“I could find few people, including myself, who think we are going to go back to the way it was,” said Joseph J. Palermo, the firm’s chief operating officer.

sparked an extraordinary exodus of workers from office buildings, what had seemed like a short-term inconvenience is now clearly becoming a permanent and tectonic shift in how and where people work. Employers and employees have both embraced the advantages of remote work, including lower office costs and greater flexibility for employees, especially those with families.

Beyond New York, some of the country’s largest cities have yet to see a substantial return of employees, even where there have been less stringent government-imposed lockdowns, and some companies have announced that they are not going to have all workers come back all the time.

In recent weeks, major corporations, including Ford in Michigan and Target in Minnesota, have said they are giving up significant office space because of their changing workplace practices, while Salesforce, whose headquarters occupies the tallest building in San Francisco, said only a small fraction of its employees will be in the office full time.

But no city in the United States, and perhaps the world, must reckon with this transformation more than New York, and in particular Manhattan, an island whose economy has been sustained, from the corner hot dog vendor to Broadway theaters, by more than 1.6 million commuters every day.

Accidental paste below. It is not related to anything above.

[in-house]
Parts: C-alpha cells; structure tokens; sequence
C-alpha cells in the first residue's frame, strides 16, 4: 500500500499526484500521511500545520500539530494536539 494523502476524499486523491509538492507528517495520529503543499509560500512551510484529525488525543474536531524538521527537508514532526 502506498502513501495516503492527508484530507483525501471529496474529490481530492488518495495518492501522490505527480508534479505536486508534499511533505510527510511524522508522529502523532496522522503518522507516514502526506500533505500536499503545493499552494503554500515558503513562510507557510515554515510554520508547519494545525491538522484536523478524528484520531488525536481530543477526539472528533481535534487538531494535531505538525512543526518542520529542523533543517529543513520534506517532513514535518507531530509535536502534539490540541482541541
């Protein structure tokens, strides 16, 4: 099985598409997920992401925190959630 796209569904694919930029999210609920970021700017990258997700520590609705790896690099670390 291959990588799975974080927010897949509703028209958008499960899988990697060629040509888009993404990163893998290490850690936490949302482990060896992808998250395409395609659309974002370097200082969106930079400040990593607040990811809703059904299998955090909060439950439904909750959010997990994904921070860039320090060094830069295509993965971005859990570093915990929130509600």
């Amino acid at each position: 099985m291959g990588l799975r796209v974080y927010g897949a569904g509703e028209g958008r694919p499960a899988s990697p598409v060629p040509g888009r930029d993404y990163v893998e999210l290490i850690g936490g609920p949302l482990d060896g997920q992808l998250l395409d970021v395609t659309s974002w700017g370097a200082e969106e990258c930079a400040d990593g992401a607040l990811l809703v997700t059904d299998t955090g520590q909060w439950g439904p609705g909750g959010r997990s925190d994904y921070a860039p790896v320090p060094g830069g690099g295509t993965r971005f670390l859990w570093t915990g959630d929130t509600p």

to return in early May, in part as a signal to other employers that filling New York’s buildings is a key to its recovery.

“This is an important step for the city, and it’s another important step on the way to the full recovery of New York City,” Mr. de Blasio said.

Still, about 90 percent of Manhattan office workers are working remotely, a rate that has remained unchanged for months, according to a recent survey of major employers by the Partnership for New York City, an influential business group, which estimated that less than half of office workers would return by September.

Across Midtown and Lower Manhattan, the country’s two largest central business districts, there has never been more office space — 16.4 percent — for lease, much higher than in past crises, including after the Sept. 11 terror attacks in 2001 and the Great Recession in 2008.

As more companies push back dates for returning to offices and make at least some remote work a permanent policy, the consequences for New York could be far-reaching, not just for the city’s restaurants, coffee shops and other small businesses, but for municipal finances, which depend heavily on commercial real estate.

Sarah Patellos, who is on Spotify’s music team, has been working from a dining room table in Truckee, Calif., a mountain town near Lake Tahoe where she has spent most of the past year after flying there for a weekend trip in March 2020 and getting stuck because of government-imposed lockdowns.

on CNBC. “As for everyone working from home all the time, there is also zero chance of that.’’

from the $1.9 trillion federal stimulus package: $5.95 billion in direct aid and another $4 billion for schools, a City Hall spokeswoman said.